the animals that are found in nature. For the gorillas and most of the
animals we have, captivity is all they know, they dont know any
other life. That doesnt mean that we cannot treat them well; I
think that if you look around the zoo youll find that we do treat
them well. These animals live a much better life than they do in nature.
They live longer, have medical care and better nutrition. They have
no predators and they have wonderful people caring for themveterinarians
and keepers who ensure that theyre healthy. The keepers arent
getting rich working here; they come here because of their love for
Do you consider yourself to be an animal advocate?
I think that the fact that were working here makes us animal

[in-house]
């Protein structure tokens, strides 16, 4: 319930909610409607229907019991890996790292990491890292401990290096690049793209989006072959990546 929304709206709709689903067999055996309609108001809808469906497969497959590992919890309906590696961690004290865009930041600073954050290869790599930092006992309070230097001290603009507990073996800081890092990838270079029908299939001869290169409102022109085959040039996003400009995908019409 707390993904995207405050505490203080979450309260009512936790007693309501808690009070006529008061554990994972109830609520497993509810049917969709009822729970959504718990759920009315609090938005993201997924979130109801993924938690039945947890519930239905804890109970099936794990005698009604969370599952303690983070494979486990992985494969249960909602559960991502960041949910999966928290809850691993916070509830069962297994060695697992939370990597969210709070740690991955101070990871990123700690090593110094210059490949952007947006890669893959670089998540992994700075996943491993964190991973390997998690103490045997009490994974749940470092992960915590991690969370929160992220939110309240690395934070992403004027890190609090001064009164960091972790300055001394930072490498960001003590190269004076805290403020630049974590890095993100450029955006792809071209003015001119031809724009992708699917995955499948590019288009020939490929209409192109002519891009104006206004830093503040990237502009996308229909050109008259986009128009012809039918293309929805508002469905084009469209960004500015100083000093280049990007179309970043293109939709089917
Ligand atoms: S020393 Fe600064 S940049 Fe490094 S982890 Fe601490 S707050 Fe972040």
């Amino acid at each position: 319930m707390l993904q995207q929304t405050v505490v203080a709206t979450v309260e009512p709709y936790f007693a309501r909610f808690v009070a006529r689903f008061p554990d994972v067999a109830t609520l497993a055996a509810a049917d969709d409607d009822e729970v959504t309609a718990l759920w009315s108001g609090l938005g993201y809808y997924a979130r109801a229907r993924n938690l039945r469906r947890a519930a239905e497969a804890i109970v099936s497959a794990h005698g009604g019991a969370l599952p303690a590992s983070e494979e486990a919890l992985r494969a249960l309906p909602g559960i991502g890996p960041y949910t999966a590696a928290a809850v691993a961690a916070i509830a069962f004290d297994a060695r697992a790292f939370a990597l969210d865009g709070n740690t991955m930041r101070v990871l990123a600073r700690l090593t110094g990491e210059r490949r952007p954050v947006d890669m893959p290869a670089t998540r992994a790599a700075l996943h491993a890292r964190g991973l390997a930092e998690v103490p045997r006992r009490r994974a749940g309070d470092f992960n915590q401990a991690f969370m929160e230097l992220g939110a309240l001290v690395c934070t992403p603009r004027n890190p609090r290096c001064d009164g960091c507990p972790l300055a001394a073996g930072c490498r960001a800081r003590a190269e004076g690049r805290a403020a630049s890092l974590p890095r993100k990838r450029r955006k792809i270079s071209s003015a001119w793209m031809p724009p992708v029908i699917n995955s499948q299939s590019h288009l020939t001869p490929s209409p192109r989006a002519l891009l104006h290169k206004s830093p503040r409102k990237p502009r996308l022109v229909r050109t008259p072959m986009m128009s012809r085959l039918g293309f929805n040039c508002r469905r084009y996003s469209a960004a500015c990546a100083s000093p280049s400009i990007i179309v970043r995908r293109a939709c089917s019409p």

advocates. Were all here because we care about the animals; we
want whats best for them. There are about 600 mountain gorillas
surviving in nature today and Africa is where they belong. They are
not in captivity; they are not in zoos. I hope that we never see them
in zoos. If we do, then that means that weve blown it. They should
be able to survive out there. Right now its a very tenuous situation,
but we want them to stay in nature. Theyre much better off in
their natural habitat just because thats where they belong. Well
bring them into captivity if we have to but we really dont want
to. Unfortunately there are fewer and fewer places in nature for many
of these animals and its not fair to let them go to extinction.
Do you feel that there are any key issues that people are not "getting"
when they criticize zoos?
They should come and walk through here with us and hear us talk
to them about the animals and how much we care. I do believe we care
as much as they do. I think thats the best thing we could do,
to have dialogue.